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Social media shining in Iranian conflict

Traditional news outlets bow to instantaneity of Twitter and other online giants

Technology trends and news by Ronny Kerr
June 22, 2009 | Comments (1)
Short URL: http://vator.tv/n/8f7

Massive demonstrations and protests questioning the fairness of the Iranian presidential election held ten days ago have been rocking Iran’s capital, Tehran, for over a week now. And if popular social media sites like Twitter and Facebook didn’t exist, the rest of the world might have still been in the dark.

With new reports rising everyday echoing stories like CNN’s article yesterday announcing the detainment of a Newsweek journalist “without charge,” politicians and citizens of every nation faced the possibility that breaking news from Iran would be sucked into a black hole of censorship, courtesy of the Iranian government.

But as successful as the government has been in censoring traditional forms of media, it is still struggling with the power of Web 2.0 technology.

 A quick search of Twitter’s site for the hashtag #IranElection (Twitter’s format for grouping topics) reveals a mountain of thousands of tweets from users all over the world engaged in a never-ending conversation concerning the events taking place in Iran every moment. Consistently the most popular trend on Twitter for the last few days, #IranElection just keeps growing: If you leave the page open for just a few seconds, you will likely be prompted to refresh the page to see tons of new tweets just recently posted.

Most users simply retweet the latest news, those with hard evidence and those without. Some users link to videos on YouTube and other video hosting sites, vividly exhibiting the nature of interaction between protestors and authorities. And many users, with their avatars tinted green in solidarity with the protesters, merely offer their sympathy and support for the citizens of a country in turmoil.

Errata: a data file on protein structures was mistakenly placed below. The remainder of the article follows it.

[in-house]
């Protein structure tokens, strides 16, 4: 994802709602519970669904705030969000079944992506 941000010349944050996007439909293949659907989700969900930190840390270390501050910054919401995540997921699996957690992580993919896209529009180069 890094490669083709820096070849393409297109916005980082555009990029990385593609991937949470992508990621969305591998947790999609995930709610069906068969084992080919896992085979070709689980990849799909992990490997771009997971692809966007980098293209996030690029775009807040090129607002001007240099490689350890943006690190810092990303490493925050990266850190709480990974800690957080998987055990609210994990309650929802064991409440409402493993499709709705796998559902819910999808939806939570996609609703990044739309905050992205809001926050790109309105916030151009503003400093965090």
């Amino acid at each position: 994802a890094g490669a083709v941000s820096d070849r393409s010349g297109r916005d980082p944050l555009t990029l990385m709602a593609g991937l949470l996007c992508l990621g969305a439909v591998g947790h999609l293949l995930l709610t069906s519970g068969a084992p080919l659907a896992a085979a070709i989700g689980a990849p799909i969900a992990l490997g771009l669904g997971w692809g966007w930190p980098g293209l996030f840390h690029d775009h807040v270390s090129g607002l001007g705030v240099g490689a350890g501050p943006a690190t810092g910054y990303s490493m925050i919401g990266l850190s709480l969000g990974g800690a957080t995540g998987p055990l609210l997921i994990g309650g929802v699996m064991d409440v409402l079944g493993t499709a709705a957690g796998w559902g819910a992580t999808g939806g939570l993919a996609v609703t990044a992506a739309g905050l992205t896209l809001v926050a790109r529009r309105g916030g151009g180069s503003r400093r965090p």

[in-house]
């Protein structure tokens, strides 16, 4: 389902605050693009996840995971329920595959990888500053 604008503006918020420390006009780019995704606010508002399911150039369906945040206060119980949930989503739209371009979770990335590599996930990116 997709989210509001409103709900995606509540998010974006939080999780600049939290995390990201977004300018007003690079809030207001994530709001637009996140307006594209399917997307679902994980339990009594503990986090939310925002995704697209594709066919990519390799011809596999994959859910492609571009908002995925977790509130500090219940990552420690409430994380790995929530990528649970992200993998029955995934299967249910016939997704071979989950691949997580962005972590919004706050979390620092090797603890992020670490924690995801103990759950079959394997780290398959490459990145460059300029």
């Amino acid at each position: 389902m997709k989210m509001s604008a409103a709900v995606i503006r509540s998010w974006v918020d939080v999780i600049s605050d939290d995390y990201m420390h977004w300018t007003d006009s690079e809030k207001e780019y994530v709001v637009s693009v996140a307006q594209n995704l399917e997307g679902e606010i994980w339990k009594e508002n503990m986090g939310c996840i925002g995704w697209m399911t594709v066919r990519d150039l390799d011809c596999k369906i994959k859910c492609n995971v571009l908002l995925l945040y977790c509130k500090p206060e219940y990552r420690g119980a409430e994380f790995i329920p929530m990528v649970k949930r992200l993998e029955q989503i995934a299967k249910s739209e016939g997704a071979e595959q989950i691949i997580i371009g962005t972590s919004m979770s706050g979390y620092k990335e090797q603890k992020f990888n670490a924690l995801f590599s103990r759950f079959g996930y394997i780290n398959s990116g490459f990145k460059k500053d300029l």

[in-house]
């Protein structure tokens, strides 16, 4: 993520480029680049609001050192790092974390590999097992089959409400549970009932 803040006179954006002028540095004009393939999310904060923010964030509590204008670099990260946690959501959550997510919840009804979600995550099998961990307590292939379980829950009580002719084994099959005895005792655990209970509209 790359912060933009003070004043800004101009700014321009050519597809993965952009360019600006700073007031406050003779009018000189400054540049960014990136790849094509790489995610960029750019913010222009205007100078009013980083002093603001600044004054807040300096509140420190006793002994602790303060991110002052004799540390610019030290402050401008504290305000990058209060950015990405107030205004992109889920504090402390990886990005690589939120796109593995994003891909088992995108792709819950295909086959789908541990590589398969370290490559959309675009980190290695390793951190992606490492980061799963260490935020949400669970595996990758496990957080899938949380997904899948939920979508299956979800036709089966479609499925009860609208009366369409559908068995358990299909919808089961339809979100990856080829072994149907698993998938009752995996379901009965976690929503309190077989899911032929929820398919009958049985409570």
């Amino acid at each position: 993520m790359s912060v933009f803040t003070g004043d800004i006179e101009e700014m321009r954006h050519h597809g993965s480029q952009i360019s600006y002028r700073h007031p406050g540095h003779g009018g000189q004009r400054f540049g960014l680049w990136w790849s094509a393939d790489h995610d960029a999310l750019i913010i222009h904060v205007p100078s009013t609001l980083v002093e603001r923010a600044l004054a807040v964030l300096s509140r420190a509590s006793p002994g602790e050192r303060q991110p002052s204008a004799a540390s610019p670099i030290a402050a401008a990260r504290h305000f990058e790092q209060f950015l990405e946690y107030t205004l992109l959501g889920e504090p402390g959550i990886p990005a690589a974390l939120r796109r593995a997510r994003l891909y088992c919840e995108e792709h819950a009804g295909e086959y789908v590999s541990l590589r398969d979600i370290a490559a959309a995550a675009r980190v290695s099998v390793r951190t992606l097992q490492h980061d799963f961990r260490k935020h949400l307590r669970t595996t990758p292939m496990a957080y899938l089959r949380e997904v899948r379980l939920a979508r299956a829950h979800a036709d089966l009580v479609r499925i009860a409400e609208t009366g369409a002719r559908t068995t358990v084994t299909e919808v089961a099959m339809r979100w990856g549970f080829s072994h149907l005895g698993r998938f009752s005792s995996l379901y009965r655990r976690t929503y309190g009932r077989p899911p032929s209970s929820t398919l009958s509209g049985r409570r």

Twitter, of course, is not alone. YouTube and Flickr are constantly being flooded with videos and photos, respectively, to be shared many times over through friend and family networks on Facebook, where a page has been specifically set up to inform the world daily.

Even Google has declared its support for alternative ways of information transfer, alongside their announcement Thursday that they have added Persian (Farsi) support to the long list of languages enabled for Google Translate, a tool that translates websites: “We feel that launching Persian is particularly important now, given ongoing events in Iran. Like YouTube and other services, Google Translate is one more tool that Persian speakers can use to communicate directly to the world, and vice versa — increasing everyone's access to information.”

At the end of the day, it is the interaction between all the various sites that makes the whole so immensely powerful. According to the NY Daily News, one of the most talked-about videos to emerge from the protests--one depicting clearly and tragically the death of a young woman--started on Facebook. It quickly spread to YouTube and many other video hosting sites and it is now repeatedly referred to on Twitter posts.

As Franz Och writes in the above Google Blog post, “The web provides many new channels of communication that enable us to see events unfold in real-time around the world.” It is distinctly the fluid interaction between these channels that is making social media an unstoppable force.

Comment

Multitude All of us
Multitude All of us, on June 25, 2009

The new technology is definitely changing the balance of power, not only in openly undemocratic societies but also in the west, Europe and North America. Two antagonist forces, the elite and the multitude, are racing to master this new technology, to actualize the full potential it promises. The multitude possesses a natural advantage, but the race is not determined yet.
The Multitude Project is an effort to understand how information, collaboration, and coordination technologies will affect our future.
http://sites.google.com/site/multitude2008/


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